Spider-Man fulfills these fantasies quite well, for he represents a kind of eternal youthfulness that has become so central to his character. “For, what is the ‘hero’s journey,’ if not growing into adulthood from childhood, stopping off in adolescence? And who among us has not been tempted by the desire to stay adolescent, to keep the journey incomplete?” (Fingeroth 152). Not only this, but he is not some paragon that is impossible to live up to. He is no god among men like Superman or Thor. He is not on some crusade that will never truly be completed like Batman or the Punisher. Writer Christopher Knowles notes in his book Our Gods Wear Spandex that the secret to Spider-Man’s success is that “he was pitched as an underdog—‘the hero that could be you,’ as Stan Lee so cannily put it” (140). How, then, could the character not have appeal, first to comic book enthusiasts on the fringes of their social circles, and now to a society hierarchy that seems ever harder for underdogs to climb?
Perhaps Peter Suderman puts it best, writing that “Spider-Man isn’t a person. Spider-Man is an ideal—a set of values, principals, and struggles […] Being Spider-Man means accepting that responsibility, something anyone can do” (62). Spider-Man represents a set of ideals that anyone can aspire to, no matter who they are or where they come from. He is not perfect—indeed far from it, but he tries his best every day to do better. Is that not something we all do? And, if we had the power to do “whatever a spider can”, would we not do exactly what Spider-Man does? Perhaps this is one of the greatest draws the character has, and one of the reasons that he remains so popular to this day.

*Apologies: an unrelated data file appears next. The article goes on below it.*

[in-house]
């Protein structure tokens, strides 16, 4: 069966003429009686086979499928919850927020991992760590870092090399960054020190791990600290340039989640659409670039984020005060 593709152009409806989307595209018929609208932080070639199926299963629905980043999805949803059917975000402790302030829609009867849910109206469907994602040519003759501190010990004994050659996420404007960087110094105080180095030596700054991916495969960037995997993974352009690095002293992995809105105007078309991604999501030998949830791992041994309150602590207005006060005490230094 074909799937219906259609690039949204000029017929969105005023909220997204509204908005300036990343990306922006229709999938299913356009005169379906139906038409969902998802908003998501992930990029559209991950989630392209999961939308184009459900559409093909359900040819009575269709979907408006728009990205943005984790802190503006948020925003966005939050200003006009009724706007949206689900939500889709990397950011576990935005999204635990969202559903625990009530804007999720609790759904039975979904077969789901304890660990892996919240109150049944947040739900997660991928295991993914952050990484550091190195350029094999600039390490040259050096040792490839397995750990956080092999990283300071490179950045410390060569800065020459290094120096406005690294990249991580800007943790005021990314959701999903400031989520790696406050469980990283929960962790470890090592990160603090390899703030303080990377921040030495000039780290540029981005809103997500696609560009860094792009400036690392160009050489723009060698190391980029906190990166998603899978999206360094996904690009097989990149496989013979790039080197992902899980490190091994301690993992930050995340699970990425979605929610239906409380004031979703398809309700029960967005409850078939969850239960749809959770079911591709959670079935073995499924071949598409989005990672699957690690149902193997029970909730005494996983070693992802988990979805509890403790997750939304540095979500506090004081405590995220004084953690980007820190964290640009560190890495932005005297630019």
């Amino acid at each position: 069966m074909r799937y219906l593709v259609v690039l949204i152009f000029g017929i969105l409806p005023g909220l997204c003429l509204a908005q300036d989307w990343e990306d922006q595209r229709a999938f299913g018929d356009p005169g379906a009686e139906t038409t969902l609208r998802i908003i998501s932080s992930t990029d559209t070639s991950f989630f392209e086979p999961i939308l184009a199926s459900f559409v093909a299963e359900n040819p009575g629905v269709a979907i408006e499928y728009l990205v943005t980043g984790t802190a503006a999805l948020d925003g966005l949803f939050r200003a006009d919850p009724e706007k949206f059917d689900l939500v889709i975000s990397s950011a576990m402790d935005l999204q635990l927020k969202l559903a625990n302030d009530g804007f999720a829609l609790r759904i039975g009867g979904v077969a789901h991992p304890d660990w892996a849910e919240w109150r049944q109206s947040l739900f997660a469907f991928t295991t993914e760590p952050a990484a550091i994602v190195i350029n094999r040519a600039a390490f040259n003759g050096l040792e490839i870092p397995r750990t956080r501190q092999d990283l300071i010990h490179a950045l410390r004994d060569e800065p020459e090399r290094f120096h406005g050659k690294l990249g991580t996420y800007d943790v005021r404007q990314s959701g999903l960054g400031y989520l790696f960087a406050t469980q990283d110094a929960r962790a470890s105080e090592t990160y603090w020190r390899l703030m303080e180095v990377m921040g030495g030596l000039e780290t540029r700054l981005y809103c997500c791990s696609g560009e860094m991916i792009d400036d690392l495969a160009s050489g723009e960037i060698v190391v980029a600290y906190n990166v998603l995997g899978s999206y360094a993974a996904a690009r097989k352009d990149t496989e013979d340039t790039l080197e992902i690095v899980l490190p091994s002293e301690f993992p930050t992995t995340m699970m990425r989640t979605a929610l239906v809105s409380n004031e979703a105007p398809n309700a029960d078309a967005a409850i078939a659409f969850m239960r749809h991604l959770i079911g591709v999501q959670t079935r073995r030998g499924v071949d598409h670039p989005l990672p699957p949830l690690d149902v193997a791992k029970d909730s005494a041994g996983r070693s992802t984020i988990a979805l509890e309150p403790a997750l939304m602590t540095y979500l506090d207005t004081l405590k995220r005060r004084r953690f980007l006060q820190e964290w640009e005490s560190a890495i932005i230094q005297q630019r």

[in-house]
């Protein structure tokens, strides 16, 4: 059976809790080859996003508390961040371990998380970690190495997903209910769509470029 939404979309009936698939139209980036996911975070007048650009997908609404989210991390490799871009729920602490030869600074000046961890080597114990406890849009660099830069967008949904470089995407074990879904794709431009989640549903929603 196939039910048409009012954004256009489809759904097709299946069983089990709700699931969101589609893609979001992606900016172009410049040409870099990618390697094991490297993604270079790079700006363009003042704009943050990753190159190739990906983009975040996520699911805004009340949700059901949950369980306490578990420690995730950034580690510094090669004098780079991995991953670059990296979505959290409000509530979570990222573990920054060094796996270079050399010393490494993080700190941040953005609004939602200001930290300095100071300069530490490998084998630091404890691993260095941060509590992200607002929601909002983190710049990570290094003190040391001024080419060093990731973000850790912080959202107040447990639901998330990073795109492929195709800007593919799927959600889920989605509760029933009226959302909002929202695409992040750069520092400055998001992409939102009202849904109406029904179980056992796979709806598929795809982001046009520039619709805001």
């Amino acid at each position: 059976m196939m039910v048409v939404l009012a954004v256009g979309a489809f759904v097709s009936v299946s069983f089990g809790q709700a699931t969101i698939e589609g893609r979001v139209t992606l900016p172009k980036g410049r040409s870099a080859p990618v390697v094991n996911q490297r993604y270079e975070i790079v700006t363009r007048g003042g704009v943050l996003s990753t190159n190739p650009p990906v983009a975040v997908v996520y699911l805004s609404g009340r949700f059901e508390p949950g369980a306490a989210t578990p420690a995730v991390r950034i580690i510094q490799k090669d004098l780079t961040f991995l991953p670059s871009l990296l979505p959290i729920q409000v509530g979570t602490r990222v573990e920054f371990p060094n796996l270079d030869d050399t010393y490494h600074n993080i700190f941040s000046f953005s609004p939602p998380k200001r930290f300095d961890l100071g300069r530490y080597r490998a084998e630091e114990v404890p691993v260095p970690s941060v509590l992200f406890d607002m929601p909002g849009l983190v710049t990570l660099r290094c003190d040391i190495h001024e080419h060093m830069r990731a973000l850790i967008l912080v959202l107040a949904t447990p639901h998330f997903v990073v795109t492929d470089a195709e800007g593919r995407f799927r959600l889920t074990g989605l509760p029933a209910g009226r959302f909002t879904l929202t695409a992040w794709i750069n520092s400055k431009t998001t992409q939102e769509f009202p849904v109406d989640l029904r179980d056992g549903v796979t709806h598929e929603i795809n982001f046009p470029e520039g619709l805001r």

Conclusion: Why We Love Superheroes/The Hero in Us All
When discussing superheroes, one can have trouble relegating their stories to that of the real world. The feats performed in comic books and cinematic blockbusters are indeed great, but they can often seem too distant to apply to the everyday lives of regular people. If this is so, why does society seem so enamored with these heroes? If humans really do have an inner admiration of those they perceive as heroic figures, then perhaps these heroes achieve a psychosocial goal. With models to look to from early ages, like Spider-Man, or like any one of his compatriots in mask and costume, each and every person can create for themselves the image of the perfect man or woman. On the whole, superheroes not only provide escape, but they assure those who look up to them of the great possibility of their lives. But this empathic connection runs deeper than mere hope— “It’s no longer enough for us simply to root for these heroes. Deep down, we want to become them” (Knowles 218). Heroes are to be modeled; everyday individuals should become them. This fact was true of the civilizations of old, just as it is true today. Simply because one group’s stories were told orally and another’s through comic books and movies does not change the deepest sociological function they serve: to become the best role models for their respective society—not perfect people, but perfect examples. “A hero embodies what we believe is best in ourselves,” writes Danny Fingeroth, “A hero is a standard to aspire to as well as an individual to be admired. This is true for those we deem heroes in the world around us… and it is true, but in different ways, for the fictional heroes we encounter in prose, theater, and on screens of various types and sizes” (14).